Outdoor team sports in high-ozone environments could triple asthma risk in children

N.B. Please note that if you are outside North America the embargo time for Lancet Press Material is 0001 hours UK Time Friday 1st February 2002.

A US study in this weeks issue of THE LANCET highlights how children playing outdoor team sports in areas of high ozone concentration could be three times more likely to develop asthma than children who do not take part in sporting activities.

Asthma is the most common chronic disease of childhood; its prevalence and incidence have been increasing in children in developed countries during the past few decades, although the causes of this epidemic remain unclear. Little is known about the effect of exposure to air pollution during exercise or time spent outdoors on the development of asthma. Rob McConnell and colleagues from Keck School of Medicine of the University of Southern California, Los Angeles, USA, investigated the relation between newly-diagnosed asthma and team sports in a population of children exposed to different concentrations and mixtures of air pollutants.

Around 3500 children (who had no history of asthma) were recruited from schools in 12 communities in southern California and were followed-up for up to 5 years. 265 children reported a new diagnosis of asthma during follow-up. Children who played three or more outdoor sports in high-ozone environments were more than three times as likely to develop asthma compared with children who did not play any sports. There was no increased risk where ozone concentrations were low. Children who spent time outside in areas with high ozone concentrations were 1.4 times more likely to develop asthma than children in areas of low ozone concentration. Other environmental pollutants- nitrogen dioxide, particulate matter, and inorganic-acid vapour-were not associated with an increased asthma risk.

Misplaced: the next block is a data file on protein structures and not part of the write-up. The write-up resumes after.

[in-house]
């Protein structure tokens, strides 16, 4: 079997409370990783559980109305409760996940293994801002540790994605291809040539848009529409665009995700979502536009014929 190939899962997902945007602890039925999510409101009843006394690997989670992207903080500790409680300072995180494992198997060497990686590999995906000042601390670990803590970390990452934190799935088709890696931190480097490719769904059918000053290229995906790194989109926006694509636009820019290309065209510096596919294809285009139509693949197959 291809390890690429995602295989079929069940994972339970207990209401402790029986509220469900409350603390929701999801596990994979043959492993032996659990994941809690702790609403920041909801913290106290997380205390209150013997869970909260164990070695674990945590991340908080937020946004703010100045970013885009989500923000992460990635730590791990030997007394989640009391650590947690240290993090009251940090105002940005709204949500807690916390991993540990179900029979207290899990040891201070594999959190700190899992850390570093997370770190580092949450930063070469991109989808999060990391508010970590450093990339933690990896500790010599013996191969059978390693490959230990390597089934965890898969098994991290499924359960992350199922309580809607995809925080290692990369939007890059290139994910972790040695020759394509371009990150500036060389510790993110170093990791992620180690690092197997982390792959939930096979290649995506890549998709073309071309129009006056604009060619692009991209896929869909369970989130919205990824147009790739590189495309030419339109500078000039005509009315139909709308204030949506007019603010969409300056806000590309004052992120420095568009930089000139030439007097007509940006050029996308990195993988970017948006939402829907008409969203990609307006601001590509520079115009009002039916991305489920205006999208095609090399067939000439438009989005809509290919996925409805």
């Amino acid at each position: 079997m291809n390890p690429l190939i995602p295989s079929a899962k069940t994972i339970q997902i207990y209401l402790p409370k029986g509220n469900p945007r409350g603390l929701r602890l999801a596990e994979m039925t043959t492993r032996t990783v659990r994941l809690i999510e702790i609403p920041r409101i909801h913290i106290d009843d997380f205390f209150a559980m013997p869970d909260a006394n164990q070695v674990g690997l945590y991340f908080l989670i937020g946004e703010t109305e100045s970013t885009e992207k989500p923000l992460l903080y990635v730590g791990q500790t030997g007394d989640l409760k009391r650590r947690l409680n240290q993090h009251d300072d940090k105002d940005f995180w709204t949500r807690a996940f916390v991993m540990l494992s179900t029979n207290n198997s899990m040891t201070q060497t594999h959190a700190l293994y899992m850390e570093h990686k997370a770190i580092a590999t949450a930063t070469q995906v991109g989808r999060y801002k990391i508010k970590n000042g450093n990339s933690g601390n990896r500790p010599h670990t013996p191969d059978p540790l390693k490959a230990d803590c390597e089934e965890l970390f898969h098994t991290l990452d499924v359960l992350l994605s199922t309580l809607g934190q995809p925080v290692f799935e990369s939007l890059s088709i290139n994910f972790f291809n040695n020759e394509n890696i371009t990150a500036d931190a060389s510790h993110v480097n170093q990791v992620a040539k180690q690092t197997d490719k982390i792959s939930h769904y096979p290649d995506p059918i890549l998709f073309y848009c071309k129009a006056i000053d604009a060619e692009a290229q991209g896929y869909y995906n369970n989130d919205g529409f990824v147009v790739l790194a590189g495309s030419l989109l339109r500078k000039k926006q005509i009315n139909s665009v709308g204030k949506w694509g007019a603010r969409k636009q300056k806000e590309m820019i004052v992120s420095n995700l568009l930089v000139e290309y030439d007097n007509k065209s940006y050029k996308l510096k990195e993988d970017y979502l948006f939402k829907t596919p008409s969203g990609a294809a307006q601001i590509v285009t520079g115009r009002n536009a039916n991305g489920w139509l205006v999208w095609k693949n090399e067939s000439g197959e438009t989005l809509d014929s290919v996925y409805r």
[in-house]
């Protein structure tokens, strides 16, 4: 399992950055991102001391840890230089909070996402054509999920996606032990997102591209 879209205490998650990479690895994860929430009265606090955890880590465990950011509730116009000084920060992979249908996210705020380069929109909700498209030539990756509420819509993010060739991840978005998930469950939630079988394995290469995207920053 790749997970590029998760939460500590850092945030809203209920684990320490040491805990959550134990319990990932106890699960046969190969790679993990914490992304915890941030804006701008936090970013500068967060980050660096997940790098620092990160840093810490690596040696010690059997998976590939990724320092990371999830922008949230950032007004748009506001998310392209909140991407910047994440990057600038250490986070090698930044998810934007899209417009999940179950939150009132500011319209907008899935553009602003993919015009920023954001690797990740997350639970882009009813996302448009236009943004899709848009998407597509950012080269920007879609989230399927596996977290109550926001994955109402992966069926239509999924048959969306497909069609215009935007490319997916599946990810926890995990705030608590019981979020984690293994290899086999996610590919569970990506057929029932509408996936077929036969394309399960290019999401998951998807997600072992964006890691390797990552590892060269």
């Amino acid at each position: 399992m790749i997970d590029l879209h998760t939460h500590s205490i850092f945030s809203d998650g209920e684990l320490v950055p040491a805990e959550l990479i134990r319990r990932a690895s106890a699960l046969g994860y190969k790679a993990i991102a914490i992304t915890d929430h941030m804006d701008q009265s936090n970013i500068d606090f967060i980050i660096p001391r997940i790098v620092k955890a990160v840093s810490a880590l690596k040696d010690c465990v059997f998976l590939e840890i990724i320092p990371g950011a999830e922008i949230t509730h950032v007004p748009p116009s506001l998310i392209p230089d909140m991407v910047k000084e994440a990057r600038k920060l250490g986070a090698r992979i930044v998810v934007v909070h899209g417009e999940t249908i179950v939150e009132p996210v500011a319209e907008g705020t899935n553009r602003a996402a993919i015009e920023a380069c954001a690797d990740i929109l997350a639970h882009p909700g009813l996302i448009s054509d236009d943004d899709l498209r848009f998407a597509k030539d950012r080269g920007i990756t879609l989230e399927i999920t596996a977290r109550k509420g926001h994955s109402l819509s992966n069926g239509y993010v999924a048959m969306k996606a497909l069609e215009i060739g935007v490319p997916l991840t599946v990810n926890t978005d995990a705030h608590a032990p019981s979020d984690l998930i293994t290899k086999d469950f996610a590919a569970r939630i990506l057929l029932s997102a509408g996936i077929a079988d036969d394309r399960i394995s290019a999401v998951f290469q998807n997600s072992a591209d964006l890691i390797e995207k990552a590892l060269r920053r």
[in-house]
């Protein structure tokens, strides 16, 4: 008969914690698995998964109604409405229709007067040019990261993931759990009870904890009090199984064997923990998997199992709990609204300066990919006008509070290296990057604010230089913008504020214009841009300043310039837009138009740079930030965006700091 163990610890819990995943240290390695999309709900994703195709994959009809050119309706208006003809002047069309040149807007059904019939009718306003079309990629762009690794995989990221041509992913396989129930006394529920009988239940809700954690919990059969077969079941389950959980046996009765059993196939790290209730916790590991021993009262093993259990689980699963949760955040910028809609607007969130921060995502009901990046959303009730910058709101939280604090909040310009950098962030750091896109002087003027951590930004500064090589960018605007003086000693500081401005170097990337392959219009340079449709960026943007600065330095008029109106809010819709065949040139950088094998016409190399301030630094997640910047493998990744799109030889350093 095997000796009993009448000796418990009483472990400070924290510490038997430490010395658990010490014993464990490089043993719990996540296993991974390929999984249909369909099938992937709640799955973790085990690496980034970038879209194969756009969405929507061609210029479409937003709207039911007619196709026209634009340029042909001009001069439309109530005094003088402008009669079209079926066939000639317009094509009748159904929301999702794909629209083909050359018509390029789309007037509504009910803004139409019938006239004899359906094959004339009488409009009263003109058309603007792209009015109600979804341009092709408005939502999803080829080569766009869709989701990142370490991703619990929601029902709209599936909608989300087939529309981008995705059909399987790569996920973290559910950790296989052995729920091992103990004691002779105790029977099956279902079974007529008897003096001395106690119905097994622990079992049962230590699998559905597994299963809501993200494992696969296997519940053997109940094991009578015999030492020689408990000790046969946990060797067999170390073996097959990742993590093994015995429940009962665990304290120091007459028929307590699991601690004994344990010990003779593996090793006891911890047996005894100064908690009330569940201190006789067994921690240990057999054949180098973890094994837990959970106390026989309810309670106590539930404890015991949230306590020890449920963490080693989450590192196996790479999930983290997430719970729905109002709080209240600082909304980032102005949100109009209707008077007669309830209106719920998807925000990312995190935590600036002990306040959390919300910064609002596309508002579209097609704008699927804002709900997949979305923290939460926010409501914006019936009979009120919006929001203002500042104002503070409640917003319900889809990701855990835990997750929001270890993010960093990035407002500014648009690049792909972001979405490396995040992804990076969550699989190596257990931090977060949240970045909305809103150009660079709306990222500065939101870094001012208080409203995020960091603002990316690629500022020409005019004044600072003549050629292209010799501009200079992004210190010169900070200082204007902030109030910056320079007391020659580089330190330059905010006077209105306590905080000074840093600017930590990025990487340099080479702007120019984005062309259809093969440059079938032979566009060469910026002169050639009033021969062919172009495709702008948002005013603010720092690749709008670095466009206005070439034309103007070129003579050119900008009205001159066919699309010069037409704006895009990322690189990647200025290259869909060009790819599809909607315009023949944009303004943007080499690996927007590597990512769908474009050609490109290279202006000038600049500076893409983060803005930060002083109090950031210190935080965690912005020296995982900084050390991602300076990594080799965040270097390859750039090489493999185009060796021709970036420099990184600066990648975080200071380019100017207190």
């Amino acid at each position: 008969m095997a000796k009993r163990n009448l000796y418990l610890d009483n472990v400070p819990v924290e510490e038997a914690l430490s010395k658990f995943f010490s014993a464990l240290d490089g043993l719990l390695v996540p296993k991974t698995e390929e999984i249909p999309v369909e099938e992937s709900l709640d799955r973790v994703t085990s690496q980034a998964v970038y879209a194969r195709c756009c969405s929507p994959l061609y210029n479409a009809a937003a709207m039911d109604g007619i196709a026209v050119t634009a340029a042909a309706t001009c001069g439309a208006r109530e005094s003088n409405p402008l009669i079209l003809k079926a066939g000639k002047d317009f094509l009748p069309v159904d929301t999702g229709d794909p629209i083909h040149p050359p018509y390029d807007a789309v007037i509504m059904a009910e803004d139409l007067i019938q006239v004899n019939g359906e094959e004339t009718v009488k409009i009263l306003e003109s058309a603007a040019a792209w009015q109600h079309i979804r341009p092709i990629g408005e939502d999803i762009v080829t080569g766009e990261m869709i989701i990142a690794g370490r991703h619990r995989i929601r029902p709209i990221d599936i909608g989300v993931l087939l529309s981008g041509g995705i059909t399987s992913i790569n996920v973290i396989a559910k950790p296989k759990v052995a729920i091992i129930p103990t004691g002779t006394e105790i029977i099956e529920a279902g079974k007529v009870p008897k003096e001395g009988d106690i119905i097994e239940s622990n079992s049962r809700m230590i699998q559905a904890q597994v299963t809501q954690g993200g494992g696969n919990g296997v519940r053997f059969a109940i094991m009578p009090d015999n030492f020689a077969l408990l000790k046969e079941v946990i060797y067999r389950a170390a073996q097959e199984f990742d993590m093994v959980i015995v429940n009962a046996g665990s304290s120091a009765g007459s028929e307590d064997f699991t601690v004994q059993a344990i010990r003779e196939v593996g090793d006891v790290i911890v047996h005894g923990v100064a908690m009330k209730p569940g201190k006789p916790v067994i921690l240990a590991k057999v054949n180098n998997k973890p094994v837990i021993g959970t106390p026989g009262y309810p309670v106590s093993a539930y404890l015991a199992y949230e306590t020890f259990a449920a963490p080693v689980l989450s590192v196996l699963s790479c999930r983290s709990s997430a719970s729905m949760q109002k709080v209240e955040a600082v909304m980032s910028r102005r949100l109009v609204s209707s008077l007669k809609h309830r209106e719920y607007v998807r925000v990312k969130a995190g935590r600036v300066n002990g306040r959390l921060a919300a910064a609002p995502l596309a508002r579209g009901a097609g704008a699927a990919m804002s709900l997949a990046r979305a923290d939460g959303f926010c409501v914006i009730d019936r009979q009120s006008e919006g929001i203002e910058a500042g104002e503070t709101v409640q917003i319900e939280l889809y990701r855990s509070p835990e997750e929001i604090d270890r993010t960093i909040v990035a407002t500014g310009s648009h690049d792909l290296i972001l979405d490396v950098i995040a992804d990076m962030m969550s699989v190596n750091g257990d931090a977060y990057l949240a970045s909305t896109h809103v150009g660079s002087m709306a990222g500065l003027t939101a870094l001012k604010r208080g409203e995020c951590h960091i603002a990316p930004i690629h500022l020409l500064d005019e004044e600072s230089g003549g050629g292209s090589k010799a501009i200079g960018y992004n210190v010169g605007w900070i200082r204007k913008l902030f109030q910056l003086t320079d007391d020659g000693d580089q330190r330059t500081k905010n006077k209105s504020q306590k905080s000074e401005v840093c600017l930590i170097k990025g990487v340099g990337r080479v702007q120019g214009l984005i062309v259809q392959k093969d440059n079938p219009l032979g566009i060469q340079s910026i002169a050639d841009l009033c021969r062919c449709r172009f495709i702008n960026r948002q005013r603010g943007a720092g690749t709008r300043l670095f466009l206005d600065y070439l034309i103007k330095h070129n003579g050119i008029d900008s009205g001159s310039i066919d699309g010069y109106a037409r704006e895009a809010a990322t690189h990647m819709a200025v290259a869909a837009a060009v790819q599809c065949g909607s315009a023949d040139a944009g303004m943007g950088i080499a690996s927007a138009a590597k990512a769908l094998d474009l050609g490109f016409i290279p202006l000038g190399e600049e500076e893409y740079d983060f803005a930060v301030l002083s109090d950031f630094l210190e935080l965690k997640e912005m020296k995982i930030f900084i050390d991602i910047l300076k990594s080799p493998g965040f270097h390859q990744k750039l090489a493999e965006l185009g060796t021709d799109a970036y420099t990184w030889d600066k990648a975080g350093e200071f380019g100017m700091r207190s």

Rob McConnell comments: We conclude that the incidence of new asthma diagnoses is associated with heavy exercise in communities wi

Contact: Richard Lane

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